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What to read this week: New books by Sara Shepard, Christopher Moore and Patricia Hampl

"The Elizas," by Sara Shepard.

"The Elizas," by Sara Shepard. Credit: Atria

THE ELIZAS, by Sara Shepard. The dysfunctional, unreliable heroines of “Girl on a Train” and “The Woman in the Window” have a new sister-in-arms: Eliza Fontaine, protagonist of this adult novel by the author of the YA juggernaut “Pretty Little Liars.” Suffering from memory loss, Eliza is unnerved when she believes her fictional plots are happening in real life. (Atria, $26)

NOIR, by Christopher Moore. The author of “Lamb” and “Fool” imports noir fiction to San Francisco in this humorous pastiche of the hard-boiled genre associated with Raymond Chandler and Dashiell Hammett. The story opens — as these stories always do — when a “tasty bit of trouble” (blonde variety) wanders into the watering hole where Sammy “Two Toes” Tiffin tends bar. (William Morrow, $26.99)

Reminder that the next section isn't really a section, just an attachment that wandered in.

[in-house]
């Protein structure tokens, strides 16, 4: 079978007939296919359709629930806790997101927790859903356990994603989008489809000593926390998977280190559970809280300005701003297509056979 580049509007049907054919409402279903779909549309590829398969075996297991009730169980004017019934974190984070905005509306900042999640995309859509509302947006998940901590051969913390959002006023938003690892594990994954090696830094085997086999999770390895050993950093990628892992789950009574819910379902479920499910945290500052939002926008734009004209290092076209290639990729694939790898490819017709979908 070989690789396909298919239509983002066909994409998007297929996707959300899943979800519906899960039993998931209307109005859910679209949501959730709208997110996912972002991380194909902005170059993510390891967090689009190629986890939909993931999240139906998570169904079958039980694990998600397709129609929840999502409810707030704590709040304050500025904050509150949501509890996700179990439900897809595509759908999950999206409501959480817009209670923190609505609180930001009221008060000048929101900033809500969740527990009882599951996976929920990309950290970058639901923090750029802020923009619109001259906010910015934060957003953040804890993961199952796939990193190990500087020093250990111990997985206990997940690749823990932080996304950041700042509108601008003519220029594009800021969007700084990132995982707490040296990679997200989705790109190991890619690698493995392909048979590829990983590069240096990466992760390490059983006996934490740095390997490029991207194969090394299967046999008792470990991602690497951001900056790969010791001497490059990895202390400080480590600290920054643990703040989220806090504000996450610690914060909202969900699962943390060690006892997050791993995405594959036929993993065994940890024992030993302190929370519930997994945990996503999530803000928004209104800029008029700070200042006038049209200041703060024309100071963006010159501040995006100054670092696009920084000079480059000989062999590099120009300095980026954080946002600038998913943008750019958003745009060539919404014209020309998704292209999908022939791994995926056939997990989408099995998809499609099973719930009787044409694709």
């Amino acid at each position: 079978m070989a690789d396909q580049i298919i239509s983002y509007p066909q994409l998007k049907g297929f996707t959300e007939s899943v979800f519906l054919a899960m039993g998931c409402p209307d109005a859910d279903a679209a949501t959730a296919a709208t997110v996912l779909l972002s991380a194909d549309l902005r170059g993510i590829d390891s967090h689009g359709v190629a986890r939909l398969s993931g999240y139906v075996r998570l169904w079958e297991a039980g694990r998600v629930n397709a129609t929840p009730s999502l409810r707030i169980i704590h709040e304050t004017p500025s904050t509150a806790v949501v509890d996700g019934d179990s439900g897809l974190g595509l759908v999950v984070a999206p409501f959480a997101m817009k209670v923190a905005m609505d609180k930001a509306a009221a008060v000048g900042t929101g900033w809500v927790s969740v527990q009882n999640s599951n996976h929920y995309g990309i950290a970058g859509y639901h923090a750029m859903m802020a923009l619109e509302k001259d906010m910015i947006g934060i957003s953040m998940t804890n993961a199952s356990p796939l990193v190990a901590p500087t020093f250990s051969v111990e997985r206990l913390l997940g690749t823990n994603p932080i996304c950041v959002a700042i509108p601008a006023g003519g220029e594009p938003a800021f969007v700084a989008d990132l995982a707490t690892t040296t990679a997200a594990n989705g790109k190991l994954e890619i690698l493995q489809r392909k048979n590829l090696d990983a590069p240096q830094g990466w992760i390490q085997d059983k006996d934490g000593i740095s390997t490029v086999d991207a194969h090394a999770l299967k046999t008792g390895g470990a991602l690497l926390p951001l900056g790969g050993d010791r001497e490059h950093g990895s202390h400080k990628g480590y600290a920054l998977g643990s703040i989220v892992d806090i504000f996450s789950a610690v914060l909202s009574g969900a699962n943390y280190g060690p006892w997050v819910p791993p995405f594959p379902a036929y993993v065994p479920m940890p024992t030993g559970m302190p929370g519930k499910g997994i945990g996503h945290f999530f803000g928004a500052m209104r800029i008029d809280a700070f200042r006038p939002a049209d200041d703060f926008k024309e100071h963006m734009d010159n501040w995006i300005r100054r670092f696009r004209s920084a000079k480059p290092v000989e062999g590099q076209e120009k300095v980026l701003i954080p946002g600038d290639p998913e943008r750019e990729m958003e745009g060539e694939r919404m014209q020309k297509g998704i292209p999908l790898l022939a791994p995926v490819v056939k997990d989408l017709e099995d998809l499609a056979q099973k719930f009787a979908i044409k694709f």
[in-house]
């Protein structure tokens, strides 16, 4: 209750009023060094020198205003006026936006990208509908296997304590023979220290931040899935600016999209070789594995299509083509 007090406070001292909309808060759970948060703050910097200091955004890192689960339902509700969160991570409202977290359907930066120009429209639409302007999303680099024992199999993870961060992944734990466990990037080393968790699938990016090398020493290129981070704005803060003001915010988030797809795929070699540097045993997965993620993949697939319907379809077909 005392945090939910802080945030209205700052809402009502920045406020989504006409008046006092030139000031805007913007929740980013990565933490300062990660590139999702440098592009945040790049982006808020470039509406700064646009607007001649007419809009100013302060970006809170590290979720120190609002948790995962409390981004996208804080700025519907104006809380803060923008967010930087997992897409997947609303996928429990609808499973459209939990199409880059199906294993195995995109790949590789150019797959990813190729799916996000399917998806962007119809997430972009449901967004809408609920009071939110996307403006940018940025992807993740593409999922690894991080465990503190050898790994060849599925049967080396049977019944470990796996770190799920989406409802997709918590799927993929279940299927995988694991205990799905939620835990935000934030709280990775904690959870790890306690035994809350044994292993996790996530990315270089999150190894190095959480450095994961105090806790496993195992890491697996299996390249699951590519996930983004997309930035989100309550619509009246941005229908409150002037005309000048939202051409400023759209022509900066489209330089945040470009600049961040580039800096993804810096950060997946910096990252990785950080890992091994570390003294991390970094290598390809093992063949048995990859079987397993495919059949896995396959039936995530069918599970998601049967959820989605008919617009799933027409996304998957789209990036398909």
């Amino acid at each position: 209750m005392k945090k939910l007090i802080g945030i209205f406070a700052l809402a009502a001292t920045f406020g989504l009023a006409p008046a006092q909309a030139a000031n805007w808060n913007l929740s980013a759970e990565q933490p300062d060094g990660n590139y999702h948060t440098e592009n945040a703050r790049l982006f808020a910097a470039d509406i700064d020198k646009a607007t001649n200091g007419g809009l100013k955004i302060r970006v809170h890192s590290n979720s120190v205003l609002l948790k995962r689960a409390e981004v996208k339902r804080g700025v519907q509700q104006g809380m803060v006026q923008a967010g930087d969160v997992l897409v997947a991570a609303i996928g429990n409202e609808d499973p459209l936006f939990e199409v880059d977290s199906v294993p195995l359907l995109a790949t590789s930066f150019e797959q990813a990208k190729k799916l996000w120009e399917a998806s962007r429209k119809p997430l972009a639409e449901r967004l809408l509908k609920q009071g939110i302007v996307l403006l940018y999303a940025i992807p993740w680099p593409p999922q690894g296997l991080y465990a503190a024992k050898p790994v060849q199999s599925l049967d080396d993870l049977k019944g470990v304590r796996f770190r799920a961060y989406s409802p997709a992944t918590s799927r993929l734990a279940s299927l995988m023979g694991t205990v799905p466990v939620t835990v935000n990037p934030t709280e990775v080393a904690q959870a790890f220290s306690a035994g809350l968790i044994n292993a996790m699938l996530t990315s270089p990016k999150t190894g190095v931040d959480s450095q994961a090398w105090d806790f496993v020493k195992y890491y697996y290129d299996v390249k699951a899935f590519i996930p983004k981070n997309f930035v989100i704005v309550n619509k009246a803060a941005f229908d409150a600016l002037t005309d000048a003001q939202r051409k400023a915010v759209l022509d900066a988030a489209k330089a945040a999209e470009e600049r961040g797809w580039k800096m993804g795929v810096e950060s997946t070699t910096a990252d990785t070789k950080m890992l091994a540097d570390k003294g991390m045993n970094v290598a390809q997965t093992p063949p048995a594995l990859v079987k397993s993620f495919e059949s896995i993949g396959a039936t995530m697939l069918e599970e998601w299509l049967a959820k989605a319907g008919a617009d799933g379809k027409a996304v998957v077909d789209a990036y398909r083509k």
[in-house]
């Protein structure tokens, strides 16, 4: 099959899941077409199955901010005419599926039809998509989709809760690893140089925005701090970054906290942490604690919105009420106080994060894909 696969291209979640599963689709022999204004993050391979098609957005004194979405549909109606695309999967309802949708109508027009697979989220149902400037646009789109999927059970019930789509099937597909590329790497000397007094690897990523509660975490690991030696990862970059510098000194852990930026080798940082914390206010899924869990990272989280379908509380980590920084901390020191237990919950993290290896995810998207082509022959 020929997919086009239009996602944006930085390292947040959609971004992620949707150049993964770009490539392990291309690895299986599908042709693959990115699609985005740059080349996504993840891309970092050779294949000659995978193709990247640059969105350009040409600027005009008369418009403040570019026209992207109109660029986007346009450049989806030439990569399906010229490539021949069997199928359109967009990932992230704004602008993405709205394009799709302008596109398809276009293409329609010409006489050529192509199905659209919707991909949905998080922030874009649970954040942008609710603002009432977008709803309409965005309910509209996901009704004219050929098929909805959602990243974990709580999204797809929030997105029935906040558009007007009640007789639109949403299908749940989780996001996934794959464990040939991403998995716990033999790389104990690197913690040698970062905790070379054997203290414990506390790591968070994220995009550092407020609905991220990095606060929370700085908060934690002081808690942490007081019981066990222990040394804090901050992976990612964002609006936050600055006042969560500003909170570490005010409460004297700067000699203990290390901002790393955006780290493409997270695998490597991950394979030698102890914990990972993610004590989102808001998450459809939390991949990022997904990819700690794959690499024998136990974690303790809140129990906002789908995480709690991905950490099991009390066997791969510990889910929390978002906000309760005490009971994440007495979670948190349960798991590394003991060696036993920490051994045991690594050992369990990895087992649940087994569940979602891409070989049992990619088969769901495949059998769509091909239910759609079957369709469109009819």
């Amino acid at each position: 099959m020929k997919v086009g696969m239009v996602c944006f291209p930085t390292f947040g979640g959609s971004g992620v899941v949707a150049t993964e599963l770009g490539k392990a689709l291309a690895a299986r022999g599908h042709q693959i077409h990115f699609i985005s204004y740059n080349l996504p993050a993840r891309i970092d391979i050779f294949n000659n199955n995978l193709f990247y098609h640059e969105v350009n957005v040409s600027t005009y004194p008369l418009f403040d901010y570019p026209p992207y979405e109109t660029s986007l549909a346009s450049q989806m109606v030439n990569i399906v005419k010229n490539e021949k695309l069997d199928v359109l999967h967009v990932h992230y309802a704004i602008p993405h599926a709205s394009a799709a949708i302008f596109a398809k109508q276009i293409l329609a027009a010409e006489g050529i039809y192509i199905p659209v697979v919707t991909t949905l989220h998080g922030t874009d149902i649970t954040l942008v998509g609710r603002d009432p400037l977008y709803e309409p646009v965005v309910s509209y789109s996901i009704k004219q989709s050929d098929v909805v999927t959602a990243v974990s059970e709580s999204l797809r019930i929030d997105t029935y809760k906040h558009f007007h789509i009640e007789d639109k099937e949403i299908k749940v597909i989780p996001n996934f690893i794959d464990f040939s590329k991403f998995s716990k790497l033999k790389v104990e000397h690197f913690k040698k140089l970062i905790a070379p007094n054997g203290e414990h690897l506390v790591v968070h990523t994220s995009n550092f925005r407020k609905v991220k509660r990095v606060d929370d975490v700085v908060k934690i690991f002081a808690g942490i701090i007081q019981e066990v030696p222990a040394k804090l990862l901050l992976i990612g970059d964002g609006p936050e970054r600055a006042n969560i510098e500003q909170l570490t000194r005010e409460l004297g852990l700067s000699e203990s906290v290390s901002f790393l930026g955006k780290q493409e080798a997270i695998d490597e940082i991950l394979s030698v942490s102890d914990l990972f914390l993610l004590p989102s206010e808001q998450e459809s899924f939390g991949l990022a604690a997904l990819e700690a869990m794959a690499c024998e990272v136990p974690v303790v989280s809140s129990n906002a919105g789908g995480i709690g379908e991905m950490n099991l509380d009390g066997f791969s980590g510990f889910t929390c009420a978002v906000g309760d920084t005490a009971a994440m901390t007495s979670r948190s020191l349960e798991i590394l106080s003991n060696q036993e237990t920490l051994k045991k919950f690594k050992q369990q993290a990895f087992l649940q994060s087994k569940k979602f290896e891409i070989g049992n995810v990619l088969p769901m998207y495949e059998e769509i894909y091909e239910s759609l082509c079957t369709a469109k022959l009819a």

THE ART OF THE WASTED DAY, by Patricia Hampl. A cri de coeur and a leisure-lover’s manifesto, this book makes the case for doing less and reflecting more. Along the way, the author floats down the Mississippi River and goes on retreat at a California monastery, while considering the examples of Gregor Mendel and Michel de Montaigne. (Viking, $26)

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